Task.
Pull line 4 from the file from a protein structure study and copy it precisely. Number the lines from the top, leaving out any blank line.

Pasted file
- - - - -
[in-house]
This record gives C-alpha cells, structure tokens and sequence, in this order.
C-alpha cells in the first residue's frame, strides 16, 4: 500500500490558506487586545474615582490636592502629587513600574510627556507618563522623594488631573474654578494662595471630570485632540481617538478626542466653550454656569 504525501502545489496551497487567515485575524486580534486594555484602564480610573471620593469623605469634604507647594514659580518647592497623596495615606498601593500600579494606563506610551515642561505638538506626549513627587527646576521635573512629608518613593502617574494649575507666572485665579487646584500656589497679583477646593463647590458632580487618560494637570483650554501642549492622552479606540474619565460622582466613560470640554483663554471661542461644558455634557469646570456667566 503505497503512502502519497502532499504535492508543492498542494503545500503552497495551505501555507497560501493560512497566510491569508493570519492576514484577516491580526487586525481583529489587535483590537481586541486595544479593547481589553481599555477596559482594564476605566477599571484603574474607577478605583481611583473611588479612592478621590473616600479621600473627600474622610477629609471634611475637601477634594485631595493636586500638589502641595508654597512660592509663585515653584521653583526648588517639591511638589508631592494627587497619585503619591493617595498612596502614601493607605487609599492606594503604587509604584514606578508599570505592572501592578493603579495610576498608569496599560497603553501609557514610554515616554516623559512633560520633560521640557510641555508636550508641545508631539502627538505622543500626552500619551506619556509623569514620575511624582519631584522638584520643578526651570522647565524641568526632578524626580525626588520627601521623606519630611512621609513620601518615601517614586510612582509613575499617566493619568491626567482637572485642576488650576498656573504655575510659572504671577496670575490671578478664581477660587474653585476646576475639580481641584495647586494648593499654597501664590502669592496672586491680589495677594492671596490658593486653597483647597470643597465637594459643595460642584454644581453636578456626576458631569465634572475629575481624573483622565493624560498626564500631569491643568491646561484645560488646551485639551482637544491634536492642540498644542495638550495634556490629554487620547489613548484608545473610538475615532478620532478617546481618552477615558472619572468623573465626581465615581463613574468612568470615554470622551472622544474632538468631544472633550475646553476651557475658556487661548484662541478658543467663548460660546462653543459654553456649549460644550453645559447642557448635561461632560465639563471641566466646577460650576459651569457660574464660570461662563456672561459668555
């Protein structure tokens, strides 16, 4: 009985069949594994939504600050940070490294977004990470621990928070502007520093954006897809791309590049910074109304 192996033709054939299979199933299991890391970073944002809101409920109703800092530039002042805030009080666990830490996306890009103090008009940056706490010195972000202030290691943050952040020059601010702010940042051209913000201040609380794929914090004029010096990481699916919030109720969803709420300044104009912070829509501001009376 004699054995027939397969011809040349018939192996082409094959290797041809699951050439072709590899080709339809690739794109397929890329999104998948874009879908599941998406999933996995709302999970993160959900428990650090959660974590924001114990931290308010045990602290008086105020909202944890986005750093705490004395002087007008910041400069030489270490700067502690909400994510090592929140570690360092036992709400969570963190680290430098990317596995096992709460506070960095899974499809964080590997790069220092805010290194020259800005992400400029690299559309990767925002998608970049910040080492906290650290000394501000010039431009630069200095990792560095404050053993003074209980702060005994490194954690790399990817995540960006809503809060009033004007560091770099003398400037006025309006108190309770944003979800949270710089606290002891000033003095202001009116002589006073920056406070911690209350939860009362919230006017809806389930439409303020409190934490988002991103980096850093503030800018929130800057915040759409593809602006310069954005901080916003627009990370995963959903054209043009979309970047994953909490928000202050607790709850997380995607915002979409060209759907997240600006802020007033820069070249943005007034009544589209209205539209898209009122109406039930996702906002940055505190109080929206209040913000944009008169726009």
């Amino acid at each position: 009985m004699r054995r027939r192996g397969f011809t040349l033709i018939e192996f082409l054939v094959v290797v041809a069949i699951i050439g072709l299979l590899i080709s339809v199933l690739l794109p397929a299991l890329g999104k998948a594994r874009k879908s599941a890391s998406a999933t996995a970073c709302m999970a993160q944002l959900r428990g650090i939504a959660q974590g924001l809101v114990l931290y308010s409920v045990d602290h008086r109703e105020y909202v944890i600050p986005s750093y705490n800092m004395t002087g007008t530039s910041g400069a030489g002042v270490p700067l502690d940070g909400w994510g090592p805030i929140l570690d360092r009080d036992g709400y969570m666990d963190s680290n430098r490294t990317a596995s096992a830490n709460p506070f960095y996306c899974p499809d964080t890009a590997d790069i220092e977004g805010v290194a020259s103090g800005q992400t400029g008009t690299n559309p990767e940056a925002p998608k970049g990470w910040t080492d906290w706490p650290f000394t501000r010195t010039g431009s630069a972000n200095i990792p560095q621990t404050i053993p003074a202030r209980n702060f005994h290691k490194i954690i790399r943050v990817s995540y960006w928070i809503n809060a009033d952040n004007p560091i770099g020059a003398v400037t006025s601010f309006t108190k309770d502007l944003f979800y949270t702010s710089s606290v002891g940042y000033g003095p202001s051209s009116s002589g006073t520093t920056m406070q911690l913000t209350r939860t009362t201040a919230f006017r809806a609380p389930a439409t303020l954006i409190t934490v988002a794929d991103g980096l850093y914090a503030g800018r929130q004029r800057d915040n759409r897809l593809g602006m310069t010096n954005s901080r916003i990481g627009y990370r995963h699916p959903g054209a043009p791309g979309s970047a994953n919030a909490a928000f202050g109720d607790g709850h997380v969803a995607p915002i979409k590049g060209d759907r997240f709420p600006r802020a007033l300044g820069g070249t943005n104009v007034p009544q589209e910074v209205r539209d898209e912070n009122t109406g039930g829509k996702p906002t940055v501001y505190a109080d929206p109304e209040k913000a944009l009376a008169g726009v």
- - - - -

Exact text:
């Protein structure tokens, strides 16, 4: 009985069949594994939504600050940070490294977004990470621990928070502007520093954006897809791309590049910074109304 192996033709054939299979199933299991890391970073944002809101409920109703800092530039002042805030009080666990830490996306890009103090008009940056706490010195972000202030290691943050952040020059601010702010940042051209913000201040609380794929914090004029010096990481699916919030109720969803709420300044104009912070829509501001009376 004699054995027939397969011809040349018939192996082409094959290797041809699951050439072709590899080709339809690739794109397929890329999104998948874009879908599941998406999933996995709302999970993160959900428990650090959660974590924001114990931290308010045990602290008086105020909202944890986005750093705490004395002087007008910041400069030489270490700067502690909400994510090592929140570690360092036992709400969570963190680290430098990317596995096992709460506070960095899974499809964080590997790069220092805010290194020259800005992400400029690299559309990767925002998608970049910040080492906290650290000394501000010039431009630069200095990792560095404050053993003074209980702060005994490194954690790399990817995540960006809503809060009033004007560091770099003398400037006025309006108190309770944003979800949270710089606290002891000033003095202001009116002589006073920056406070911690209350939860009362919230006017809806389930439409303020409190934490988002991103980096850093503030800018929130800057915040759409593809602006310069954005901080916003627009990370995963959903054209043009979309970047994953909490928000202050607790709850997380995607915002979409060209759907997240600006802020007033820069070249943005007034009544589209209205539209898209009122109406039930996702906002940055505190109080929206209040913000944009008169726009």